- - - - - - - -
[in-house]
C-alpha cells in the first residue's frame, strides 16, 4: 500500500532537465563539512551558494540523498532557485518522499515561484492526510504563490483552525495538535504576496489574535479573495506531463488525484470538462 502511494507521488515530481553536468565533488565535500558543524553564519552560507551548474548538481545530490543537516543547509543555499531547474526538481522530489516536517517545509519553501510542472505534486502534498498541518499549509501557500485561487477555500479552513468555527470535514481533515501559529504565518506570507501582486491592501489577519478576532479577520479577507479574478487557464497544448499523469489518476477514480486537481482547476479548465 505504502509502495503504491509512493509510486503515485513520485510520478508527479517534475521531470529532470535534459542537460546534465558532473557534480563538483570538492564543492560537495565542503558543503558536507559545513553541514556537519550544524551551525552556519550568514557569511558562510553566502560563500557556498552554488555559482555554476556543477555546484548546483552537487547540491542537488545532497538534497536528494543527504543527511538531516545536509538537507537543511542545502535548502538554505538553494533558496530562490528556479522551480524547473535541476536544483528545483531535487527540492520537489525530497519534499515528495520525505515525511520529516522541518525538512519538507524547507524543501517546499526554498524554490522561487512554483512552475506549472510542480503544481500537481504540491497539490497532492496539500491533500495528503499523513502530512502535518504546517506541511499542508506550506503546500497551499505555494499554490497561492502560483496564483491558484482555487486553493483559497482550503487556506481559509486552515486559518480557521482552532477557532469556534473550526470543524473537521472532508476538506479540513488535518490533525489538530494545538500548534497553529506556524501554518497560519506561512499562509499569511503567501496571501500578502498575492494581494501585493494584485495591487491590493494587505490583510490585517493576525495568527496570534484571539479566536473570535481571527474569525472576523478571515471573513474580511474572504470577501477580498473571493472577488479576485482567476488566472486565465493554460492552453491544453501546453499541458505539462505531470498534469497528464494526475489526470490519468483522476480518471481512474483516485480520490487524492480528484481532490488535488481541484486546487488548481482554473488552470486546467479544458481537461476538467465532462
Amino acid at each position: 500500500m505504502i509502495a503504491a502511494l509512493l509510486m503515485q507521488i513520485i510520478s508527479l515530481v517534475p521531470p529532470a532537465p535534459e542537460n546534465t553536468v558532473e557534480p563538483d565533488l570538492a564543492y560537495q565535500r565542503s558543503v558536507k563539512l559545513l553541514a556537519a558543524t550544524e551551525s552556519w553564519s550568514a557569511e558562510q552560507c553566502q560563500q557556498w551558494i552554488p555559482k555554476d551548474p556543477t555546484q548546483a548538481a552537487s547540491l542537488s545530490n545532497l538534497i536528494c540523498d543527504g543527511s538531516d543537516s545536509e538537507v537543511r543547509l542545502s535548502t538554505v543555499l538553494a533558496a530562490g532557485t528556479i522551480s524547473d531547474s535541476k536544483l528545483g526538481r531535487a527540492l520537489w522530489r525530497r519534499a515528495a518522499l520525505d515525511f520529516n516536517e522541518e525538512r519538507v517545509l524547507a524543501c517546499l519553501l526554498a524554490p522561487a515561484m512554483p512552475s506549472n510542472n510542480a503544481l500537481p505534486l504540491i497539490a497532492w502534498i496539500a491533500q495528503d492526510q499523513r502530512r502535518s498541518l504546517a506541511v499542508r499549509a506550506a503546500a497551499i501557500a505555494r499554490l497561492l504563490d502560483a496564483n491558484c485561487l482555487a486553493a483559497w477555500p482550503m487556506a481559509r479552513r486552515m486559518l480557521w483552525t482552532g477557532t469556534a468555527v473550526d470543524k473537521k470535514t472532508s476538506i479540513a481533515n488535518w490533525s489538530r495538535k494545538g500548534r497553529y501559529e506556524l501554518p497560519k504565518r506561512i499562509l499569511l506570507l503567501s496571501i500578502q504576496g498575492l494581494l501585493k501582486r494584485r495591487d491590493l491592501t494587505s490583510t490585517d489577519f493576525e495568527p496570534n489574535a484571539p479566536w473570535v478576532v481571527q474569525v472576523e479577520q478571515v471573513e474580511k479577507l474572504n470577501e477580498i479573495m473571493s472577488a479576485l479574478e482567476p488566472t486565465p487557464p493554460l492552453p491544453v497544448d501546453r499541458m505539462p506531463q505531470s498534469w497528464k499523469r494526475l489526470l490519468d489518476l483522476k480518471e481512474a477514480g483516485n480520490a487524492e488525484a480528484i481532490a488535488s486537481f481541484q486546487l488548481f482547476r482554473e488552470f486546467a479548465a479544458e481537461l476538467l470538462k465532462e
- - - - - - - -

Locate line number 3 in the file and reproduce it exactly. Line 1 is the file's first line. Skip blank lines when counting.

Amino acid at each position: 500500500m505504502i509502495a503504491a502511494l509512493l509510486m503515485q507521488i513520485i510520478s508527479l515530481v517534475p521531470p529532470a532537465p535534459e542537460n546534465t553536468v558532473e557534480p563538483d565533488l570538492a564543492y560537495q565535500r565542503s558543503v558536507k563539512l559545513l553541514a556537519a558543524t550544524e551551525s552556519w553564519s550568514a557569511e558562510q552560507c553566502q560563500q557556498w551558494i552554488p555559482k555554476d551548474p556543477t555546484q548546483a548538481a552537487s547540491l542537488s545530490n545532497l538534497i536528494c540523498d543527504g543527511s538531516d543537516s545536509e538537507v537543511r543547509l542545502s535548502t538554505v543555499l538553494a533558496a530562490g532557485t528556479i522551480s524547473d531547474s535541476k536544483l528545483g526538481r531535487a527540492l520537489w522530489r525530497r519534499a515528495a518522499l520525505d515525511f520529516n516536517e522541518e525538512r519538507v517545509l524547507a524543501c517546499l519553501l526554498a524554490p522561487a515561484m512554483p512552475s506549472n510542472n510542480a503544481l500537481p505534486l504540491i497539490a497532492w502534498i496539500a491533500q495528503d492526510q499523513r502530512r502535518s498541518l504546517a506541511v499542508r499549509a506550506a503546500a497551499i501557500a505555494r499554490l497561492l504563490d502560483a496564483n491558484c485561487l482555487a486553493a483559497w477555500p482550503m487556506a481559509r479552513r486552515m486559518l480557521w483552525t482552532g477557532t469556534a468555527v473550526d470543524k473537521k470535514t472532508s476538506i479540513a481533515n488535518w490533525s489538530r495538535k494545538g500548534r497553529y501559529e506556524l501554518p497560519k504565518r506561512i499562509l499569511l506570507l503567501s496571501i500578502q504576496g498575492l494581494l501585493k501582486r494584485r495591487d491590493l491592501t494587505s490583510t490585517d489577519f493576525e495568527p496570534n489574535a484571539p479566536w473570535v478576532v481571527q474569525v472576523e479577520q478571515v471573513e474580511k479577507l474572504n470577501e477580498i479573495m473571493s472577488a479576485l479574478e482567476p488566472t486565465p487557464p493554460l492552453p491544453v497544448d501546453r499541458m505539462p506531463q505531470s498534469w497528464k499523469r494526475l489526470l490519468d489518476l483522476k480518471e481512474a477514480g483516485n480520490a487524492e488525484a480528484i481532490a488535488s486537481f481541484q486546487l488548481f482547476r482554473e488552470f486546467a479548465a479544458e481537461l476538467l470538462k465532462e